Monday, February 6, 2012

A winter without icebock

In Kulmbach, Germany, the Bavarian locale said to be the birthplace of eisbock, it's a bitter -2 degrees Fahrenheit today, with a forecast high of 10 degrees. Over the next couple of days it's not going to get much warmer, not breaking out of the teens.

That's perfect weather for turning doppelbock into its richer, bigger alter ego, eisbock: exposing the kegged beer to the elements, letting it partially freeze and drawing off a core of concentrated beer from an outer layer of ice.

Four thousand miles across the Atlantic, here in New Jersey, that's what High Point Brewing, makers of the Ramstein brand, has been doing since the year 2000, turning its 9.5% ABV Winter Wheat Doppelbock into a velvety eisbock, strong but balanced and smooth, a few ticks higher in alcohol.

But not this year.

The uncharacteristically mild winter of 2012 has thawed any hopes this season of having Ramstein Ice Storm, the name of High Point's draft-only eisbock. It's simply been to warm, says High Point owner Greg Zaccardi.

Icestorm is the casualty of a dearth of consecutive days dropping down to the 20-degree temperature range (or colder) needed to produce the beer that the Butler brewery has made annually as gesture of appreciation to its loyal followers.

"It's not a profit-making beer. It's really a beer we do to say thank you to the year-round fans," Greg says.

The weather truly has the final say.

"It's not some phony marketing ploy," he says. "We really have to rely on Mother Nature to get involved in the brewing process and bring us enough cold weather to make the beer possible. We don't use some alternative form of refrigeration. It's done in the real traditional German way."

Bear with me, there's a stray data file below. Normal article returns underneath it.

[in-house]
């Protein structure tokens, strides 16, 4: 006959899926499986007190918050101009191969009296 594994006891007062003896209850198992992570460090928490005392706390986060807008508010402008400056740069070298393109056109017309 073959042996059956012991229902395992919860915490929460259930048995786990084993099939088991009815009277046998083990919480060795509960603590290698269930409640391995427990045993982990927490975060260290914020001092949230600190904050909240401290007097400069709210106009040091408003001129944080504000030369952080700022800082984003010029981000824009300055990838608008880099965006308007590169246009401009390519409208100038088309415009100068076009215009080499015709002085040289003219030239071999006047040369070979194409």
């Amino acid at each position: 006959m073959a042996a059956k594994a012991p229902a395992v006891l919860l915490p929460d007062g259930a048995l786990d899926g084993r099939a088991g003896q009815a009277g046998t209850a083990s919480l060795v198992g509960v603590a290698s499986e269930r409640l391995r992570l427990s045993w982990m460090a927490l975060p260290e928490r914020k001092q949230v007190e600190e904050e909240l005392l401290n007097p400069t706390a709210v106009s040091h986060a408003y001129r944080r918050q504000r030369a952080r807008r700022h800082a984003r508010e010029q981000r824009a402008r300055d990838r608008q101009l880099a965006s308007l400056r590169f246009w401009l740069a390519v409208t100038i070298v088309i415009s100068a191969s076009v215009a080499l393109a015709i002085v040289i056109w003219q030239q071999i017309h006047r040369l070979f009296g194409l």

Ordinarily by now, Ice Storm would be in the sixtels. Last year, a snowy winter with plenty of cold days, High Point took the unprecedented step of brewing 15 barrels of wheat doppelbock specifically for making eisbock.

That was the initial plan for this year, but heavy demand for the doppelbock meant a portion of the final batch of the seasonal run, brewed around Christmas, would be needed to meet draft orders for wheat bock.

By last week, with a continued upswing in temperatures to 50 and even 60 degrees, all bets were off on the eisbock. The remaining Winter Wheat would remain just that – Winter Wheat.

"This year a lot of people are happy they don't have to shovel their driveway out 15 times. The price for that is, we're not able to make eisbock."

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